Book series.

This is a series of books I'm working on. It's mainly to explore a type treatment I wanted to try. Would you buy these off the shelf?


Stalker poster redux.

Here's a rough version of the Stalker poster.

Solaris redux.

At this point, it's just some basic type treatment. Maybe soon, it will be much more. If you've seen the film however, you'll know that this poster is somewhat fitting.

Come and See poster redux redo.

This is my second (or third or fourth) attempt to translate this movie into a poster. The first attempt was interesting, but maybe a little bland. I think this version better encapsulates the film. Thoughts?

Come and See poster redux.

I was inspired by this, so I made this. I think it looks nice, but it's really nothing new and I've seen this dripping technique many times I'm sure. Also, the use of a swastika is probably an easy out design-wise. Still, it looks pretty decent.


Movie clips.

I left out some films that I watched previous to the last batch. So sorry to deprive you of these gems.

The Vanishing (7.5/10)
More a character study than a thriller, but excellently shot, well acted and impeccably structured.

It's a Bikini World (4/10)
Not without its charm, but completely ludicrous. Also, there weren't enough bikinis for being a "bikini world."

Garden Party (3/10)
Multiple converging plotlines, none of which make any sense.

Five possible website layouts.

These are five possible designs for my Lee Benson Designs (name pending) website. They all use the palette shown in a previous post. There will definitely be more designs in more color palettes, but tell me what you think of these first.


Four illustrated posters.

Are they not gorgeous? With today's fractured, frame-based posters, we truly need a return to the artistry of classic posters, where an artist carefully and meaningfully hand-rendered the image. The top image for the Russian film Come and See is nearly as harrowing as the film itself.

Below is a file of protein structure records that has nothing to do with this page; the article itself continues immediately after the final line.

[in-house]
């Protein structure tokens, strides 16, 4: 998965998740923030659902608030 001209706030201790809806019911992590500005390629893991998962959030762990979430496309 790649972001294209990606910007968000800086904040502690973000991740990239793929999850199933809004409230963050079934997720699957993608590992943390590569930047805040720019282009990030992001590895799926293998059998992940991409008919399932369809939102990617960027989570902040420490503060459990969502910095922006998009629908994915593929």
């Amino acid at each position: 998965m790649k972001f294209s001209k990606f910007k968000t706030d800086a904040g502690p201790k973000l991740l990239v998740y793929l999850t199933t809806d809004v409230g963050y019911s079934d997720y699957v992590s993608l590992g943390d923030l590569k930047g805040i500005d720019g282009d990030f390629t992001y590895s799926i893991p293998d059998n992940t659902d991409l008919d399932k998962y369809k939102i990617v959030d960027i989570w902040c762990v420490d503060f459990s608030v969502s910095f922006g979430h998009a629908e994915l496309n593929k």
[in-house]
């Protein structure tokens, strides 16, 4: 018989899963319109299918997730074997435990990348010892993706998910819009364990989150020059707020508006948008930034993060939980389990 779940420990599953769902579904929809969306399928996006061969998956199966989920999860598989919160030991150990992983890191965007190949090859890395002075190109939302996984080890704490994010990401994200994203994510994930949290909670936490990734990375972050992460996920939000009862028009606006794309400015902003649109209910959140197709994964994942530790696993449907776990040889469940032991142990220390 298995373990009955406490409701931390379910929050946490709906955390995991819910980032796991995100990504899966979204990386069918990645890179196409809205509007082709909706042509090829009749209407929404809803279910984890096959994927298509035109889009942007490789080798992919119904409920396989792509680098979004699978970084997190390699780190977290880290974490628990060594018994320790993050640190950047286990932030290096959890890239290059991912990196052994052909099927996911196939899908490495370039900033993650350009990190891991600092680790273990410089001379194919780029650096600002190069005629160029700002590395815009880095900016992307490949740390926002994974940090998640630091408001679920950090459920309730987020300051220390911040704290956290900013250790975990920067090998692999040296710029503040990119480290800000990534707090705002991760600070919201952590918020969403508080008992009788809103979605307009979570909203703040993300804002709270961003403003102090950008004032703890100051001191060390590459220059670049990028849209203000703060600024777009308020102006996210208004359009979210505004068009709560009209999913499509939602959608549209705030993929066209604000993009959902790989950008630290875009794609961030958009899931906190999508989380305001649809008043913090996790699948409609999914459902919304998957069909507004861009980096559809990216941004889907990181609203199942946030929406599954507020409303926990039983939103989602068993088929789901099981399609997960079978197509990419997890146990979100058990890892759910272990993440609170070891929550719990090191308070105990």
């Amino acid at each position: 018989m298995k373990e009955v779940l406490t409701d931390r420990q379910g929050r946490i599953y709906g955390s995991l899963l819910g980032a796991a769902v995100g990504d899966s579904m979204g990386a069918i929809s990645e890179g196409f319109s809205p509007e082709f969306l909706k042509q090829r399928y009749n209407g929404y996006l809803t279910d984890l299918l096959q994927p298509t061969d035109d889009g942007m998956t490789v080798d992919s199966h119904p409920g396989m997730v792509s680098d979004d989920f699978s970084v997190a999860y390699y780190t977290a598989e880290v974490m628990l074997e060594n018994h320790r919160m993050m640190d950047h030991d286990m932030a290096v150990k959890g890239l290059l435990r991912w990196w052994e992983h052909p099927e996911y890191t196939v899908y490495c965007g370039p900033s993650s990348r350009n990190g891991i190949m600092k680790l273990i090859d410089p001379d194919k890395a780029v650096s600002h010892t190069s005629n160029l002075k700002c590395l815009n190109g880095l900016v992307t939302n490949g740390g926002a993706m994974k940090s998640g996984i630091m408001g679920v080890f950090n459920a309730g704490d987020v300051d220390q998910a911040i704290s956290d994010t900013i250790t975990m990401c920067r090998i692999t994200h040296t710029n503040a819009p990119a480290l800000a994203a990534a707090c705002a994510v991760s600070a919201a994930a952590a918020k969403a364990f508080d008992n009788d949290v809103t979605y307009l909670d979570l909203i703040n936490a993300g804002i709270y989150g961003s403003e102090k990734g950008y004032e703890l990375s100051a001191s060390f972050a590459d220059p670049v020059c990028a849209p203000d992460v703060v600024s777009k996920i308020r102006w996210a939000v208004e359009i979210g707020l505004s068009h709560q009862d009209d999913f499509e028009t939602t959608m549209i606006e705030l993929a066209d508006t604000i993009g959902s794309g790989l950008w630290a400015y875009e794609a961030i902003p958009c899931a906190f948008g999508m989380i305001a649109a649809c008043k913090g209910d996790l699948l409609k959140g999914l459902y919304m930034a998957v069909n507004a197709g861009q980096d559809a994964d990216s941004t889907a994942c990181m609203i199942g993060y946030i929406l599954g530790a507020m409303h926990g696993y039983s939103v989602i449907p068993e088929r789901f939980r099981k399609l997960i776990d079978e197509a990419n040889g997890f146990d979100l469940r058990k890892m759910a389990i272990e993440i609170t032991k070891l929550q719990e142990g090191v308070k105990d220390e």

So, the 70s called me, and they're back apparently (albeit in wallpaper form).

Movie clips.

What I've watched recently:

In Bruges (8/10)
Shades of Ben Kingsley's Sexy Beast in Ralph Fiennes. Ben was much more ruthless.

Harold and Kumar Escape from Guantanamo Bay (5/10)
The gross-out comedy overshadows the original's amusing satire.

Star Trek (7/10)
Clever. Maybe a little too clever? What with all the in-jokes and "remember that?" moments.

Casino (7/10)
I remember when I was 13 (when this came out) thinking that a guy's head in a vise would be the grossest thing ever. It wasn't.

Letters from Iwo Jima (7/10)
Clint Eastwood is not a war film director, but this is not a war film.


Four images by Saul Bass.

For those who are unaware, Saul Bass was a graphic designer, logo artist and title designer. He is perhaps best known for his work on a number of Hitchcock films, including Vertigo, North by Northwest and Psycho. He also designed the logos for AT&T, Geffen Records, the Girl Scouts of America and United Airlines, as well as posters for dozens of movies.

Saul Bass had his own personal style characterized by simplified and stylized depictions of human anatomy, large blocky squares and lines, and a gritty hand-drawn look. Bass has been a huge inspiration to me. I find the simplification of form intriguing, and while Bass simplified, he never lost the essence or meaning of the shapes, and in fact imbued them with different meaning for different projects. The jagged arm in the poster for The Man With the Golden Arm, for example, is contorted and distorted as a symbol for the character's addiction to heroin, and the blocks as symbols of his oppression by the drug.

The body shapes in the Anatomy of a Murder poster, however, are more rounded and docile, destroyed not by their own hubris, but by someone else's will, forced on an innocent figure.


Saul Bass = wallpaper.

Without the frames, Mondrian becomes Saul Bass.

Mondrian = wallpaper.

Speaking of Mondrian, I made these Mondrian-inspired backgrounds. One of them uses one of the Jimmy Corrigan palettes (which I'm somewhat obsessed with) and the other uses the colors from a photograph I took.

If you like, I'll make one for you. Give me your screen dimensions and pick out a color palette. This site is full of good ones.


Keep Calm and Carry On.

This was a British propaganda poster used during World War II. Looks better in blue, doesn't it? It's really hard to relax with such a bright red poster screaming in my face. (The original in red then some variations.) And in forest green by request.



...and if Piet Mondrian had as well.

Moulin Rouge.

If Henri de Toulouse-Lautrec had made his posters in Adobe Illustrator...